If you ask someone for money, does it matter if he gives it to you out of his left pocket or right pocket?
That's my quandary after reviewing a proposal sent April 28 by Frank Dame, executive vice president and chief operations officer for Clearwater Marine Aquarium to Clearwater City Manager Bill Horne. It involves a request for the city to give CMA $13 million to help finance construction of a new aquarium.
As you may recall, a hard-fought campaign took place last year over a Nov. 5 ballot referendum to allow the city to negotiate a 60-year lease with CMA for a 200,000-square-foot aquarium complex on the city hall waterfront property in downtown Clearwater. Voters approved it, although a lawsuit over the validity of the referendum wording was filed and later denied by a local judge. It's now undergoing appeal.
The referendum allowed CMA to negotiate a leasing deal with the city. Terms call for CMA to pay up to $7.5 million to lease the property via a portion of future ticket sales, and thereafter, CMA also would pay $250,000 to the city for up to 60 years.
So far, so good. But here's where the roulette wheel gets wobbly. Before last year's referendum and ever since, CMA has promised to replace city hall at NO COST TO TAXPAYERS (CMA's own bold lettering). Other CMA pledges state that no general revenue of the city will be sought, which seemed to a voter like me to mean the same thing.
Not so, it now seems.
To wit: In the letter to Horne — more than five months after passage of the referendum — Dame requested that the city “invest” $650,000 per year for 20 years to CMA out of Tax Increment Financing funds allocated by Pinellas County. TIF funds are increased revenues from property taxes that are provided annually to various cities in the county such as Clearwater for Community Redevelopment Agency.
Dame's letter to Horne went on to state that CMA intended to assign that revenue to a third-party financing source. That means the city would be obligated to pay $650,000 for 20 years — a total of $13 million — while CMA receives only $6.5 million of it. That's because the city's other $6.5 million would be sold to wealthy third-party investors with an interest in the collateral if the project fails. CMA would be on the hook for nothing.
I posed those concerns to Dame and he replied, “Since building an aquarium downtown will likely be a catalyst to stimulate additional redevelopment and activity for new businesses, it seems appropriate that the CRA, which is funded by the TIF, would contribute to our project which, in turn, will help to generate more tax revenues for the CRA.”
Dame added, “TIF money is not considered general revenue of the city.”
Maybe it's not good politics to clarify that non-general revenue funds might be solicited, but that strikes non-accountants like me as trickery rather than transparency. In my view, local taxpayers' money is local taxpayers' money, no matter what pocket it's taken from. My understanding throughout this process was that CMA was going to be writing checks to the city — never the other way around.
As to my questioning of the selling of the city's TIF money for 50 cents on the dollar, Dame said, “We want to use the TIF money received to pay for the construction between now and 2017. If we are awarded the amount requested and we receive it over a 20-year period, it is practical for us to assign the committed revenue stream from the TIF to a funding source, on a nonrecourse basis, so we can receive the present value of that revenue stream. Although it is less cash for CMA than over the term of the committed revenue stream, it allows us to fund the project during the construction period so we can open in 2017.”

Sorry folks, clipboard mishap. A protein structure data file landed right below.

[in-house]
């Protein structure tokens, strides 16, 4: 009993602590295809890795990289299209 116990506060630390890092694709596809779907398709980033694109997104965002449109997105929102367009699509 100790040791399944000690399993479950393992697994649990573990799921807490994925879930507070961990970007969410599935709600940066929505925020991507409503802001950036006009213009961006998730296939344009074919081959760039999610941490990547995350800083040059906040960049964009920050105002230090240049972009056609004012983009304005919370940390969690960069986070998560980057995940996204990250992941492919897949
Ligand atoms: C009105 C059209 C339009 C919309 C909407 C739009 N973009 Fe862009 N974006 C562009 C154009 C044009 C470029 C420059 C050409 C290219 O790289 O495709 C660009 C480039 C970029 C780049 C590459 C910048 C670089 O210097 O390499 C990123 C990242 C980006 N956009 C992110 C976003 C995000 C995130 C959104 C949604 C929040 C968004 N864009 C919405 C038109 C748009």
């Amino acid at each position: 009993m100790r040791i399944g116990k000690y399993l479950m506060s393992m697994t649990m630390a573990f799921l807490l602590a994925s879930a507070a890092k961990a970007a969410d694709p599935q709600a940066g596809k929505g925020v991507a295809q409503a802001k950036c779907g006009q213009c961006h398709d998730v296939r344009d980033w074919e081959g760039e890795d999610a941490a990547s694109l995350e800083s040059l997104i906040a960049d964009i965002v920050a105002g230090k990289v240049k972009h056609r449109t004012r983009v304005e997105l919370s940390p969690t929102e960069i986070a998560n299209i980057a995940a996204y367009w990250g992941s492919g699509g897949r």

That arrangement might be “practical” for CMA, but is it practical for other needy recipients of the city's TIF money? If CMA gets its way, the famous JG Wentworth TV ad that says, “It's your money, use it when you need it,” would have to be changed to, “It's your money, use it when we need it.”
I asked Horne in an email about all this. He wrote, “Regarding the CMA request to use city/county TIF funds at the rate of $650K per year for 20 years, we have begun the staff review that is required to submit a formal request to the county, but the city council acting as the CRA trustees have not determined what level of funding it is going to provide CMA based on its request.”
That begged my follow-up question as to whether taxpayers will accept the city agreeing to any deal involving the payment of money to CMA that will be sold for a fraction of its full value.
“I don't think the taxpayers will oppose the city giving CMA TIF dollars as long as it is a reasonable amount of funding,” said Horne. “What CMA has requested is not supportable for a variety of reasons. We have to amend the current city/county TIF agreement to allow county TIF funds to be used for CMA at all.”
Acting as trustees of the CRA, the city council in June unanimously voted in favor of CMA's request and directed staff to prepare the appropriate documents necessary to ask the county to modify the TIF restrictions and extend the commitment to 2034.
The idea of a super aquarium revitalizing downtown Clearwater is great. But if making that happen entails the city of Clearwater funneling millions of taxpayers' dollars to a supposed lessee that will put to use only half of it, then it will most certainly set off a “general” alarm.
Doug Kelly, a resident of Clearwater, is also a book author and successful freelance writer who's worked on the editorial staffs of state and national magazines. He's a member of several media organizations as well as the Society of American Travel Writers.